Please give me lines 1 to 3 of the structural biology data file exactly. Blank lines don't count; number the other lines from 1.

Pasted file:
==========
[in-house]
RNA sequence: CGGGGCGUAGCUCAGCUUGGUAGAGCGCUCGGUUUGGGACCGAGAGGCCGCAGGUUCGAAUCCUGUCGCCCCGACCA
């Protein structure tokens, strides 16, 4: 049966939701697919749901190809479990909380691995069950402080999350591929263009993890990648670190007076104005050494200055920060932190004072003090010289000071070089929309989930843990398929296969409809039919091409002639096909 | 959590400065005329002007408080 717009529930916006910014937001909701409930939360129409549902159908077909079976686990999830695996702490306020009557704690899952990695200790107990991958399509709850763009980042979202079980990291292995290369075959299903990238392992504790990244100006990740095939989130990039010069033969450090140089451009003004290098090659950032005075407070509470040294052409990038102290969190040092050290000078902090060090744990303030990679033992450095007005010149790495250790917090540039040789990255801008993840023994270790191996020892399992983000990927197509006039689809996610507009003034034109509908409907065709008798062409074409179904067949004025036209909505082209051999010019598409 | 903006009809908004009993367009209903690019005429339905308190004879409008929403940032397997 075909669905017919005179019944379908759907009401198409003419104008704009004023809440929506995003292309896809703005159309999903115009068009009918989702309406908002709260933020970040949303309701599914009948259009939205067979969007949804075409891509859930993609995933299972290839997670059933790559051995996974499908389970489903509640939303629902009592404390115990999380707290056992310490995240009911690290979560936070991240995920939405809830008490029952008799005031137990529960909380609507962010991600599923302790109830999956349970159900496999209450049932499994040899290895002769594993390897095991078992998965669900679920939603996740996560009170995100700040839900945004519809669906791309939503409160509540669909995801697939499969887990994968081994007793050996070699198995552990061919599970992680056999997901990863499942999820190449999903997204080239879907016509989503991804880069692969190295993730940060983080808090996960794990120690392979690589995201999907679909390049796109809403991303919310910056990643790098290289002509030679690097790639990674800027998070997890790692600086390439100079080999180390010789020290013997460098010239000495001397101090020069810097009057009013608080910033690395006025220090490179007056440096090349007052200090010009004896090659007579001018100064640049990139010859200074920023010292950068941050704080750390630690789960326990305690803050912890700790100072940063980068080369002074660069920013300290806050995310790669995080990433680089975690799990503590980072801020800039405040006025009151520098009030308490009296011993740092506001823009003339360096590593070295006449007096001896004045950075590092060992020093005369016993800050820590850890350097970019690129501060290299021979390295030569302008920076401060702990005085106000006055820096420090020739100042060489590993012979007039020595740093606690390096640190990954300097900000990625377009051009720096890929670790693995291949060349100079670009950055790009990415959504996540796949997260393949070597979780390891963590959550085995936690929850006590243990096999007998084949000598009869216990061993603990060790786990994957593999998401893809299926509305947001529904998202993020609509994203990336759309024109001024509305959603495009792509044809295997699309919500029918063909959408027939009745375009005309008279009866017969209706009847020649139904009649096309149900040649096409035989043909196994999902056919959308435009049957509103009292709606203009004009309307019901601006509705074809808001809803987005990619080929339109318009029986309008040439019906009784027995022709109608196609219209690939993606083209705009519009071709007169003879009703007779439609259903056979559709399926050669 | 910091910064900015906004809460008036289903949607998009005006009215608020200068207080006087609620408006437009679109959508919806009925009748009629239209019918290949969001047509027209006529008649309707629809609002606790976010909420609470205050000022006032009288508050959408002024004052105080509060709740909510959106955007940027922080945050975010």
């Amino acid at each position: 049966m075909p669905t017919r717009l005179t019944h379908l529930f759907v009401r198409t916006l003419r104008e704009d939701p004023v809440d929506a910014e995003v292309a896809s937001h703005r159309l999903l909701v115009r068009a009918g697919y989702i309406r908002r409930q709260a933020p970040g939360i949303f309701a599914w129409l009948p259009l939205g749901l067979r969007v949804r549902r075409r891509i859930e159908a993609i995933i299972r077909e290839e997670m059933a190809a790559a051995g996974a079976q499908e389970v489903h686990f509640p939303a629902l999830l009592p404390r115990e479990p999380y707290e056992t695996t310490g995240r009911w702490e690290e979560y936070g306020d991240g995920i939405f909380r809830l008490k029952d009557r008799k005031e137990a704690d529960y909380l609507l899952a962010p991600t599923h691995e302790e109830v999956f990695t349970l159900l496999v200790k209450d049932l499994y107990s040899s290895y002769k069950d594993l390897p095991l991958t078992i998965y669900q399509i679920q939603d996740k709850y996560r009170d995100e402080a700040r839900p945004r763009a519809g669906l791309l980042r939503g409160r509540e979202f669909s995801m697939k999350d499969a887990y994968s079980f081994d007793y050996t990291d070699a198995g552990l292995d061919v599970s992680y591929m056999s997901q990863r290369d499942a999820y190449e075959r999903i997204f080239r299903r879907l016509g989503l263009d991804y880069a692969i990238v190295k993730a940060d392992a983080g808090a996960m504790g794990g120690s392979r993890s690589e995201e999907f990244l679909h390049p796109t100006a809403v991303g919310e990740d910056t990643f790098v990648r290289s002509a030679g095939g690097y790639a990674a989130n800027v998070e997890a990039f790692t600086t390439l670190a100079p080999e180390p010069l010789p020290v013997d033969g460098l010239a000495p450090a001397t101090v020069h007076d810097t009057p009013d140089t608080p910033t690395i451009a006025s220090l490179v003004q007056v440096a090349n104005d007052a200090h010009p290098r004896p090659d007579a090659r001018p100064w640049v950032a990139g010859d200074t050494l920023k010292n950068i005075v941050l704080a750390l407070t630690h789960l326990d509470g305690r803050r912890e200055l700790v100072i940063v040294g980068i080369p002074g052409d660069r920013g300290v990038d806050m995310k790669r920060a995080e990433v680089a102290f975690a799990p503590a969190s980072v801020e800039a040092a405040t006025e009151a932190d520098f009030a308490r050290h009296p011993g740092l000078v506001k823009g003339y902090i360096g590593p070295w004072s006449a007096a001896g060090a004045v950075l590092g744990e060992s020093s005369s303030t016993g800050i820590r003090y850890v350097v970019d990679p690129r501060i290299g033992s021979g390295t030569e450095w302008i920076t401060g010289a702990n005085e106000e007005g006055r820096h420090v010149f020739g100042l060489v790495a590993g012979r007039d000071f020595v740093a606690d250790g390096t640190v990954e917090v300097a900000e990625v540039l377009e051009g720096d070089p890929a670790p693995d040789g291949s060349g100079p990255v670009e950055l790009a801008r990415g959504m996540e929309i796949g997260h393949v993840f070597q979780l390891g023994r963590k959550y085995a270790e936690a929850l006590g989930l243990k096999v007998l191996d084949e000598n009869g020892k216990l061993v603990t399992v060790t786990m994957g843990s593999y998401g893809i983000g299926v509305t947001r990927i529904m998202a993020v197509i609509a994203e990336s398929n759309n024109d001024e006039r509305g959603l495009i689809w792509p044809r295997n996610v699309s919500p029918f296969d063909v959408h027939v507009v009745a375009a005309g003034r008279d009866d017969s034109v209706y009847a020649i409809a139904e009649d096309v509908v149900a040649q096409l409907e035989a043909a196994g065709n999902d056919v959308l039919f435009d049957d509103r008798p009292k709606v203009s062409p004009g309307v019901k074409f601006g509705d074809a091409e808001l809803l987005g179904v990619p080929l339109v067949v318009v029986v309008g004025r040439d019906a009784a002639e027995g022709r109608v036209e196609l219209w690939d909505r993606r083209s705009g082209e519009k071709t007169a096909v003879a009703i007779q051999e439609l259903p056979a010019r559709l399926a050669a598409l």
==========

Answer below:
[in-house]
RNA sequence: CGGGGCGUAGCUCAGCUUGGUAGAGCGCUCGGUUUGGGACCGAGAGGCCGCAGGUUCGAAUCCUGUCGCCCCGACCA
């Protein structure tokens, strides 16, 4: 049966939701697919749901190809479990909380691995069950402080999350591929263009993890990648670190007076104005050494200055920060932190004072003090010289000071070089929309989930843990398929296969409809039919091409002639096909 | 959590400065005329002007408080 717009529930916006910014937001909701409930939360129409549902159908077909079976686990999830695996702490306020009557704690899952990695200790107990991958399509709850763009980042979202079980990291292995290369075959299903990238392992504790990244100006990740095939989130990039010069033969450090140089451009003004290098090659950032005075407070509470040294052409990038102290969190040092050290000078902090060090744990303030990679033992450095007005010149790495250790917090540039040789990255801008993840023994270790191996020892399992983000990927197509006039689809996610507009003034034109509908409907065709008798062409074409179904067949004025036209909505082209051999010019598409 | 903006009809908004009993367009209903690019005429339905308190004879409008929403940032397997 075909669905017919005179019944379908759907009401198409003419104008704009004023809440929506995003292309896809703005159309999903115009068009009918989702309406908002709260933020970040949303309701599914009948259009939205067979969007949804075409891509859930993609995933299972290839997670059933790559051995996974499908389970489903509640939303629902009592404390115990999380707290056992310490995240009911690290979560936070991240995920939405809830008490029952008799005031137990529960909380609507962010991600599923302790109830999956349970159900496999209450049932499994040899290895002769594993390897095991078992998965669900679920939603996740996560009170995100700040839900945004519809669906791309939503409160509540669909995801697939499969887990994968081994007793050996070699198995552990061919599970992680056999997901990863499942999820190449999903997204080239879907016509989503991804880069692969190295993730940060983080808090996960794990120690392979690589995201999907679909390049796109809403991303919310910056990643790098290289002509030679690097790639990674800027998070997890790692600086390439100079080999180390010789020290013997460098010239000495001397101090020069810097009057009013608080910033690395006025220090490179007056440096090349007052200090010009004896090659007579001018100064640049990139010859200074920023010292950068941050704080750390630690789960326990305690803050912890700790100072940063980068080369002074660069920013300290806050995310790669995080990433680089975690799990503590980072801020800039405040006025009151520098009030308490009296011993740092506001823009003339360096590593070295006449007096001896004045950075590092060992020093005369016993800050820590850890350097970019690129501060290299021979390295030569302008920076401060702990005085106000006055820096420090020739100042060489590993012979007039020595740093606690390096640190990954300097900000990625377009051009720096890929670790693995291949060349100079670009950055790009990415959504996540796949997260393949070597979780390891963590959550085995936690929850006590243990096999007998084949000598009869216990061993603990060790786990994957593999998401893809299926509305947001529904998202993020609509994203990336759309024109001024509305959603495009792509044809295997699309919500029918063909959408027939009745375009005309008279009866017969209706009847020649139904009649096309149900040649096409035989043909196994999902056919959308435009049957509103009292709606203009004009309307019901601006509705074809808001809803987005990619080929339109318009029986309008040439019906009784027995022709109608196609219209690939993606083209705009519009071709007169003879009703007779439609259903056979559709399926050669 | 910091910064900015906004809460008036289903949607998009005006009215608020200068207080006087609620408006437009679109959508919806009925009748009629239209019918290949969001047509027209006529008649309707629809609002606790976010909420609470205050000022006032009288508050959408002024004052105080509060709740909510959106955007940027922080945050975010």